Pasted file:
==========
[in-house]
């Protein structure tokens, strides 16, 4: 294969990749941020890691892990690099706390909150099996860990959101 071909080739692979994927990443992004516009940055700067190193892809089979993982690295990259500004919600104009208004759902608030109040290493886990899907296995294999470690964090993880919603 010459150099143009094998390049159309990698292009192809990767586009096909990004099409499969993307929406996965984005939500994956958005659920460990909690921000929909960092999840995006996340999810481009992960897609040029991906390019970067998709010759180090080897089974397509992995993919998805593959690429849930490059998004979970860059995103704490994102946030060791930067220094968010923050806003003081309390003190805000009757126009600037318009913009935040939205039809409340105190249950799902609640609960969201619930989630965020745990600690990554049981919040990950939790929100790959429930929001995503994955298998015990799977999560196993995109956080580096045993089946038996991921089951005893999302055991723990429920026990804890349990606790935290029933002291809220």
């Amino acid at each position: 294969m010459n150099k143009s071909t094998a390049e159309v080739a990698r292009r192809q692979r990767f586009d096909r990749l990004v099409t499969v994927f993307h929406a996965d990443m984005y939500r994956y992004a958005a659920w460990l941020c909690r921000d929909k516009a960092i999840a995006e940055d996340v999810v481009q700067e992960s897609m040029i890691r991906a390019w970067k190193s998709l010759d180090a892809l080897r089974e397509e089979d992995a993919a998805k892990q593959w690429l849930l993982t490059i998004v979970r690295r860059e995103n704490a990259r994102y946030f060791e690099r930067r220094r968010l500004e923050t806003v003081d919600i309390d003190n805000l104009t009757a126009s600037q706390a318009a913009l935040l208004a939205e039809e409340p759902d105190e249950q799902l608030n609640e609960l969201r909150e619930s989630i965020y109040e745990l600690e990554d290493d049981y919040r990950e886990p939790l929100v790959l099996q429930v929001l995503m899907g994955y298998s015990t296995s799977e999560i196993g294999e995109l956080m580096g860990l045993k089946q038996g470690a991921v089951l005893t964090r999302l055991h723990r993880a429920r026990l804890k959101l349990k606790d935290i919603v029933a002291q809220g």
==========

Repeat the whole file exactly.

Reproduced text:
[in-house]
């Protein structure tokens, strides 16, 4: 294969990749941020890691892990690099706390909150099996860990959101 071909080739692979994927990443992004516009940055700067190193892809089979993982690295990259500004919600104009208004759902608030109040290493886990899907296995294999470690964090993880919603 010459150099143009094998390049159309990698292009192809990767586009096909990004099409499969993307929406996965984005939500994956958005659920460990909690921000929909960092999840995006996340999810481009992960897609040029991906390019970067998709010759180090080897089974397509992995993919998805593959690429849930490059998004979970860059995103704490994102946030060791930067220094968010923050806003003081309390003190805000009757126009600037318009913009935040939205039809409340105190249950799902609640609960969201619930989630965020745990600690990554049981919040990950939790929100790959429930929001995503994955298998015990799977999560196993995109956080580096045993089946038996991921089951005893999302055991723990429920026990804890349990606790935290029933002291809220």
């Amino acid at each position: 294969m010459n150099k143009s071909t094998a390049e159309v080739a990698r292009r192809q692979r990767f586009d096909r990749l990004v099409t499969v994927f993307h929406a996965d990443m984005y939500r994956y992004a958005a659920w460990l941020c909690r921000d929909k516009a960092i999840a995006e940055d996340v999810v481009q700067e992960s897609m040029i890691r991906a390019w970067k190193s998709l010759d180090a892809l080897r089974e397509e089979d992995a993919a998805k892990q593959w690429l849930l993982t490059i998004v979970r690295r860059e995103n704490a990259r994102y946030f060791e690099r930067r220094r968010l500004e923050t806003v003081d919600i309390d003190n805000l104009t009757a126009s600037q706390a318009a913009l935040l208004a939205e039809e409340p759902d105190e249950q799902l608030n609640e609960l969201r909150e619930s989630i965020y109040e745990l600690e990554d290493d049981y919040r990950e886990p939790l929100v790959l099996q429930v929001l995503m899907g994955y298998s015990t296995s799977e999560i196993g294999e995109l956080m580096g860990l045993k089946q038996g470690a991921v089951l005893t964090r999302l055991h723990r993880a429920r026990l804890k959101l349990k606790d935290i919603v029933a002291q809220g």